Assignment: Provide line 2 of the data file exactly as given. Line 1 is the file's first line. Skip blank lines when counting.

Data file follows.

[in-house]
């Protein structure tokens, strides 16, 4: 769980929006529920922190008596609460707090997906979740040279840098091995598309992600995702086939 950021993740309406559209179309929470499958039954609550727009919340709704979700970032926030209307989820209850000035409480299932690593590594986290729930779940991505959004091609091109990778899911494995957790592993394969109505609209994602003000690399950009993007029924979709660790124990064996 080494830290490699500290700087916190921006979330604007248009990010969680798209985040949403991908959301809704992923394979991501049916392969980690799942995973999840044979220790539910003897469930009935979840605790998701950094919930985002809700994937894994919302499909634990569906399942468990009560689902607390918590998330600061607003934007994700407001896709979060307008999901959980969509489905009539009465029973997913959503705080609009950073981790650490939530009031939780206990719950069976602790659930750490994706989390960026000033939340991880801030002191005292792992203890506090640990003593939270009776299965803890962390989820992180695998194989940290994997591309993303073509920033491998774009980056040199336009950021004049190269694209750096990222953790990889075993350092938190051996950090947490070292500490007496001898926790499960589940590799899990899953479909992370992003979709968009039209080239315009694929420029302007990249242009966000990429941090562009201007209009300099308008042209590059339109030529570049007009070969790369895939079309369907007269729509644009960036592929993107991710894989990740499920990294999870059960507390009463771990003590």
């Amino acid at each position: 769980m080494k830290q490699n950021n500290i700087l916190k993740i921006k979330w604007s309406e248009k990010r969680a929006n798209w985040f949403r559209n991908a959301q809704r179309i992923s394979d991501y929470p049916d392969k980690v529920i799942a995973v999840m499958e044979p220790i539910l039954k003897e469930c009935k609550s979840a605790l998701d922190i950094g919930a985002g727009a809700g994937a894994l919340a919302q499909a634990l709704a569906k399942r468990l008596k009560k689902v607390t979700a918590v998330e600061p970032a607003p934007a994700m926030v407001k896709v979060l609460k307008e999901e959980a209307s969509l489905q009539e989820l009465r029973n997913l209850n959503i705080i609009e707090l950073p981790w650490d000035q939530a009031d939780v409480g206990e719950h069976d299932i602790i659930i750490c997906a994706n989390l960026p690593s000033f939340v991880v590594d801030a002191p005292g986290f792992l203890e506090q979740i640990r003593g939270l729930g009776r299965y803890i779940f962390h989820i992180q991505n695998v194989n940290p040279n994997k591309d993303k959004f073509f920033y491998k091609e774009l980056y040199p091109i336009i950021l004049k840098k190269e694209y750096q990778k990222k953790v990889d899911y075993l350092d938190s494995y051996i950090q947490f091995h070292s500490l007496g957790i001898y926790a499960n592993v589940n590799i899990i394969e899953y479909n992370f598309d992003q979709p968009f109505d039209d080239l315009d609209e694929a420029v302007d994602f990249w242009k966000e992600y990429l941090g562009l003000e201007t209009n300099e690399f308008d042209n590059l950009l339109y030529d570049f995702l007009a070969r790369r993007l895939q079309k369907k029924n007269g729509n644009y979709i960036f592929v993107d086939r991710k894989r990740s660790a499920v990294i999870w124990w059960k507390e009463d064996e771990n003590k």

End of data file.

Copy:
């Protein structure tokens, strides 16, 4: 769980929006529920922190008596609460707090997906979740040279840098091995598309992600995702086939 950021993740309406559209179309929470499958039954609550727009919340709704979700970032926030209307989820209850000035409480299932690593590594986290729930779940991505959004091609091109990778899911494995957790592993394969109505609209994602003000690399950009993007029924979709660790124990064996 080494830290490699500290700087916190921006979330604007248009990010969680798209985040949403991908959301809704992923394979991501049916392969980690799942995973999840044979220790539910003897469930009935979840605790998701950094919930985002809700994937894994919302499909634990569906399942468990009560689902607390918590998330600061607003934007994700407001896709979060307008999901959980969509489905009539009465029973997913959503705080609009950073981790650490939530009031939780206990719950069976602790659930750490994706989390960026000033939340991880801030002191005292792992203890506090640990003593939270009776299965803890962390989820992180695998194989940290994997591309993303073509920033491998774009980056040199336009950021004049190269694209750096990222953790990889075993350092938190051996950090947490070292500490007496001898926790499960589940590799899990899953479909992370992003979709968009039209080239315009694929420029302007990249242009966000990429941090562009201007209009300099308008042209590059339109030529570049007009070969790369895939079309369907007269729509644009960036592929993107991710894989990740499920990294999870059960507390009463771990003590």